12.52 = chi square
In the first column of Table 3.4, we have listed the four cell frequencies from the crosstabulation of sex and voting preference. We'll call these the observed frequencies (f o) because they are what we observe from our table. In the second column, we have listed the frequencies we would expect if, in fact, there is no relationship between sex and voting preference in the population. These are called the expected frequencies (f e). We'll briefly explain how these expected frequencies are obtained. Notice from Table 3.1 that 51.1 percent of the sample were willing to vote for a woman candidate, while 48.9 percent were not. If sex and voting preference are independent (i.e., not related), we should find the same percentages for males and females. In other words, 48.9 percent (or 176) of the males and 48.9 percent (or 264) of the females would be unwilling to vote for a woman candidate. (This explanation is adapted from Norusis 1997.) Now, we want to compare these two sets of frequencies to see if the observed frequencies are really like the expected frequencies. All we do is to subtract the expected from the observed frequencies (column three). We are interested in the sum of these differences for all cells in the table. Since they always sum to zero, we square the differences (column four) to get positive numbers.

Finally, we divide this squared difference by the expected frequency (column five). (Don't worry about why we do this. The reasons are technical and don't add to your understanding.) The sum of column five (12.52) is called the chi square statistic. If the observed and the expected frequencies are identical (no difference), chi square will be zero. The greater the difference between the observed and expected frequencies, the larger the chi square.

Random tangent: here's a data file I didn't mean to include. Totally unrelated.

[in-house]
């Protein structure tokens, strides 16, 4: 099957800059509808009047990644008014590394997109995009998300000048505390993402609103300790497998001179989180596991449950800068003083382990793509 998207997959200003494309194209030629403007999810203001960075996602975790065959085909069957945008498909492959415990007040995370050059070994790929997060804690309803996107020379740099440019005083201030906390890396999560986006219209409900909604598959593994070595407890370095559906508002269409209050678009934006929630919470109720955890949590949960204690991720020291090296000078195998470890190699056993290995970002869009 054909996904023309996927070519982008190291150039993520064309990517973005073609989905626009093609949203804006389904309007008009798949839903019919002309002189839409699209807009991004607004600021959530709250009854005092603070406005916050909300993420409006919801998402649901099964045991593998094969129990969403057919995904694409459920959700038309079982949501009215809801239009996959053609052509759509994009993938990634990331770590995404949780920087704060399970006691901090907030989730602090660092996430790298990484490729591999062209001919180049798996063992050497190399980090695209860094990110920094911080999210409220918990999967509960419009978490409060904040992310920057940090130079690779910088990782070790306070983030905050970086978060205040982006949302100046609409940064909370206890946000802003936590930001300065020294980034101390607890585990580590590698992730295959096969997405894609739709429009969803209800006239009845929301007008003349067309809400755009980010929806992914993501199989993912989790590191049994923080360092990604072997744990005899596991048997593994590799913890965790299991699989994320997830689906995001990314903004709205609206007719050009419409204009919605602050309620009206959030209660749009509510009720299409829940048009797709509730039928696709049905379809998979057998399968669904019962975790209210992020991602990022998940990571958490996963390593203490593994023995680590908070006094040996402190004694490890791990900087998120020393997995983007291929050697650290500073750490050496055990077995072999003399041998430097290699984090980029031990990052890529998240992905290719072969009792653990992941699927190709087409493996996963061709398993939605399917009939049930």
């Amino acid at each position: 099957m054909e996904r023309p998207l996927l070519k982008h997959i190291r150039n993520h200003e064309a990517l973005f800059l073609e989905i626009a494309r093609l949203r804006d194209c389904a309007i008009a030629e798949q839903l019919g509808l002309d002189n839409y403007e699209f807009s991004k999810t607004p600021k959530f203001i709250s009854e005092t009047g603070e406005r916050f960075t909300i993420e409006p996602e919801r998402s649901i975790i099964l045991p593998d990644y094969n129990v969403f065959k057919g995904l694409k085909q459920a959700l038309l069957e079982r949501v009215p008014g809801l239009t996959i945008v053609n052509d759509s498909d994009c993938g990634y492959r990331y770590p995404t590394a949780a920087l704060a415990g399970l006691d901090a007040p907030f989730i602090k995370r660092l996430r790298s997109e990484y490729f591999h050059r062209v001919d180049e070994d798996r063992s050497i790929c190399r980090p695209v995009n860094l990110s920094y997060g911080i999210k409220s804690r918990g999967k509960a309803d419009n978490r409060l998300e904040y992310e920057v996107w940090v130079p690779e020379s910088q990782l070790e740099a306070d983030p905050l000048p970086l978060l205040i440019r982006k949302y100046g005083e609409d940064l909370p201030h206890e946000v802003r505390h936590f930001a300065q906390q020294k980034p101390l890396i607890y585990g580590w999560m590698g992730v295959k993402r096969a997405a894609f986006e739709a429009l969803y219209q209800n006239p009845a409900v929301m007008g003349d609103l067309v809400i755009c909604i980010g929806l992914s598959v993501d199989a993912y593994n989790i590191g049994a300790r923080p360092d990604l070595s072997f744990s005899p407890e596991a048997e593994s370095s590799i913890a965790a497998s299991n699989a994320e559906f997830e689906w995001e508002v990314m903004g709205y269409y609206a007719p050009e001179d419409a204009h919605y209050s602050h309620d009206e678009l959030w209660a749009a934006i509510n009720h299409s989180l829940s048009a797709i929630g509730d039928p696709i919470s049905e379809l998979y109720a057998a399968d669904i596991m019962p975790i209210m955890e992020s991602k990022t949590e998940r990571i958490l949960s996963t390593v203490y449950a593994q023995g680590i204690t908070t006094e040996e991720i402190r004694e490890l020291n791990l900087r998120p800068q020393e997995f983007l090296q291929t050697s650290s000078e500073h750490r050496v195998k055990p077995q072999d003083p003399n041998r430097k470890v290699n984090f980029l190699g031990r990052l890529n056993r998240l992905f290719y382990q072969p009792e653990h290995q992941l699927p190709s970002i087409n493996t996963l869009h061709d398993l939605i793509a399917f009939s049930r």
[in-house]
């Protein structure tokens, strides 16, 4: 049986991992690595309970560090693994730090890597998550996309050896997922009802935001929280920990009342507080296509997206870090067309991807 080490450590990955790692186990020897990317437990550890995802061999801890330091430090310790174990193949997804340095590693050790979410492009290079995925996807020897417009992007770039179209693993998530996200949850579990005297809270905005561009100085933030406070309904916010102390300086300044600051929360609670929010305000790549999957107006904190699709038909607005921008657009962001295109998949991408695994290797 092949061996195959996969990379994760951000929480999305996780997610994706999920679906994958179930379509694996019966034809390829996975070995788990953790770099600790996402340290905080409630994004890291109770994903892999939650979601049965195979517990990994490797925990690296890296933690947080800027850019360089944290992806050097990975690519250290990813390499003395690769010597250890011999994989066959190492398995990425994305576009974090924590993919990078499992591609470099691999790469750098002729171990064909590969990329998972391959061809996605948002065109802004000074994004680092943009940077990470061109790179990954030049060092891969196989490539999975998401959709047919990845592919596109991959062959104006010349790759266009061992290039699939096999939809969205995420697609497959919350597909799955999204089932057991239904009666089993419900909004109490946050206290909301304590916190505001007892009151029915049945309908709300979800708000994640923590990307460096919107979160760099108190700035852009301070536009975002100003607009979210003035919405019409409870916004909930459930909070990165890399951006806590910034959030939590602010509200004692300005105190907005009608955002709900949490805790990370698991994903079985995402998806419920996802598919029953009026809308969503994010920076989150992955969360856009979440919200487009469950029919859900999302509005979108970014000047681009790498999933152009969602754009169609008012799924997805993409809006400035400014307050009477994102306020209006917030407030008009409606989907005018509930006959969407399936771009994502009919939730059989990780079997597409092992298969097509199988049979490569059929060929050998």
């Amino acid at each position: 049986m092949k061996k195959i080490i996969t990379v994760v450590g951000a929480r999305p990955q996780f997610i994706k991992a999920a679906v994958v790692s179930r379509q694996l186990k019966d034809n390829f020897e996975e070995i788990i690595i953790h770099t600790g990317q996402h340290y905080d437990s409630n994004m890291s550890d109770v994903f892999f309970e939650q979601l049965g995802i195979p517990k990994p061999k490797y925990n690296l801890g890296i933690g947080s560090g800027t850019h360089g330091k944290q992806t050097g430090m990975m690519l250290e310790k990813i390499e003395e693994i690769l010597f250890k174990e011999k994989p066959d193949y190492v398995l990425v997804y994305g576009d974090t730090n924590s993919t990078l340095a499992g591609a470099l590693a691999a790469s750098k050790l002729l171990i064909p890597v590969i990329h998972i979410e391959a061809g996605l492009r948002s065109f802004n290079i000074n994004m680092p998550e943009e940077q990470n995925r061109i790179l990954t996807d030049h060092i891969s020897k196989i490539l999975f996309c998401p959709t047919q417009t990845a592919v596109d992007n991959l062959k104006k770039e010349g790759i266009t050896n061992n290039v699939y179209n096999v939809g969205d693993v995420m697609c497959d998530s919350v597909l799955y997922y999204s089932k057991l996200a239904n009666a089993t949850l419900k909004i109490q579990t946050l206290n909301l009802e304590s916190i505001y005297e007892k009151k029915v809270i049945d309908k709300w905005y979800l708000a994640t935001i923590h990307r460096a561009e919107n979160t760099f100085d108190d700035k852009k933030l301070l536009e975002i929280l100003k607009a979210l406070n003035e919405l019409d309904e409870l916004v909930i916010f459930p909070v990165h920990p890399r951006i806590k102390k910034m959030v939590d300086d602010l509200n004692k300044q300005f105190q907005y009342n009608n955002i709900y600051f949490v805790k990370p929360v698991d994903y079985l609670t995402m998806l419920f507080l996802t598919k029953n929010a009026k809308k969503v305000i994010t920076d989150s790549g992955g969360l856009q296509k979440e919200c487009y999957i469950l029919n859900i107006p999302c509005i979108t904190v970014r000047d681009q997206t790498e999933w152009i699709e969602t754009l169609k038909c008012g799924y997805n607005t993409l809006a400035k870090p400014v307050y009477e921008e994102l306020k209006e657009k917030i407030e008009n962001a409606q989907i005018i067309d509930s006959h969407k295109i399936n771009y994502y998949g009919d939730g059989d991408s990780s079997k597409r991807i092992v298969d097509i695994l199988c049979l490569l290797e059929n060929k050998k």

If we get a large chi square, we are willing to reject the null hypothesis. How large does the chi square have to be? We reject the null hypothesis of no relationship between the two variables when the probability of getting a chi square this large or larger by chance is so small that the null hypothesis is very unlikely to be true. That is, if a chi square this large would rarely occur by chance (usually less than once in a hundred or less than five times in a hundred). In this example, the probability of getting a chi square as large as 12.52 or larger by chance is less than one in a thousand. This is so unlikely that we reject the null hypothesis, and we conclude that the alternative hypothesis (i.e., there is a relationship between sex and voting preference) is credible (not that it is necessarily true, but that it is credible). There is always a small chance that the null hypothesis is true even when we decide to reject it. In other words, we can never be sure that it is false. We can only conclude that there is little chance that it is true.